The church has found many reasons to mark the importance of today’s feast. Aside from marking the calendar’s turn to the new year, an appropriate time for prayer and thanksgiving, this day is also the eighth day after the birth of Christ. Older Catholics can probably remember a time when this feast celebrated Jesus’ circumcision, which according to Jewish law took place on the eighth day after his birth. At various times in history, today’s feast also celebrated the Holy Name of Jesus, a devotion we now celebrate on Jan. 3. References to each of those commemorations appear in today’s Gospel. Some of the earliest celebrations of this feast in Rome, however, focused attention on Mary’s mission to be the mother of God, and it was that mission that inspired later generations of Christians.
“Mary kept all these things, reflecting on them in her heart.” An old tradition says that Luke the evangelist knew the Blessed Mother and wove her memories into his Gospel account. He presents the annunciation, birth and infancy of Jesus from her perspective, and he places her among the disciples in the upper room in the days before the first Pentecost. His repeated statement that she “kept these things and reflected on them in her heart” is his acknowledgement of the wisdom she had accrued after a lifetime of contemplating Christ and discerning his word in the world.
It is impossible to ascertain the truth of this tradition after all these centuries, but it is certain that Mary becomes an important point of continuity in Luke’s Gospel. She is there almost from the beginning, reflecting on events in her son’s life and discerning their meaning. She is there again among his disciples, after almost everything has changed, as they discover their new mission in community. She is throughout a symbol of unencumbered human love for Christ, bearing him into the world and seeking him in the signs of the times. Today’s feast reminds us of her role in salvation history both as the mother of God and also the mother of the church.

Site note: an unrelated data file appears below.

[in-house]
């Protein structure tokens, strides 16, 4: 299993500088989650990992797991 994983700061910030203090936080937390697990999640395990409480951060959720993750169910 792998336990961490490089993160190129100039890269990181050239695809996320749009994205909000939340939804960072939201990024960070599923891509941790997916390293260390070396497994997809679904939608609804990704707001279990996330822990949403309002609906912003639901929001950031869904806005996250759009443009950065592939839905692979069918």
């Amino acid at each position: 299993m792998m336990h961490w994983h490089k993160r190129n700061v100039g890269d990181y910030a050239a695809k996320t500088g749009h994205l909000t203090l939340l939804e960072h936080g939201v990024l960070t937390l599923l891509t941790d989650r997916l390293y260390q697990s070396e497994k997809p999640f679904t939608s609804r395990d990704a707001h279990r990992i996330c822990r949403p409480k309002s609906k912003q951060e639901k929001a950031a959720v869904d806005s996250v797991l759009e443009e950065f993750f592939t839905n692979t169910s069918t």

The un-self-conscious way she gave herself to her son’s mission is the best gift she has given to his disciples. Her freedom to say yes bore him into the world. After that, her thoughtful discernment made her one of the first to understand Christ’s preaching and signs, and when his perplexed disciples gathered together in the days before Pentecost, her example must have given them hope. Throughout the Acts of the Apostles, Luke shows the early church behaving as Mary did, giving itself to completely to Christ’s mission and making time for discernment and reflection as it bore Christ into the world. Luke understands Mary as a symbol of the church at such a fundamental level that we can almost miss his emphasis. Her freedom to serve Christ’s mission, bring him into the world and ponder the significance of his life becomes the pattern for both collective and individual discipleship.
The world first received Jesus through Mary, but the task is not yet complete. The liberation Jesus preached has not yet become a reality. His disciples in the church are charged to bear him into the world. We have now become the point of continuity that Mary was in Luke’s Gospel. When we give ourselves over to Christ’s mission in big ways and small, we bring Christ into the world in new ways. Part of our discipleship is continuing to seek out Christ as he is already at work in the world, to let him surprise us with all the unexpected twists and turns of salvation history as it continues to unfold. If we seek him in the signs of the times, we can make his presence known to all whose slavery will end when his love appears. This is what Mary proclaimed when she became the mother of God, and this is the mission his disciples can continue today following her example.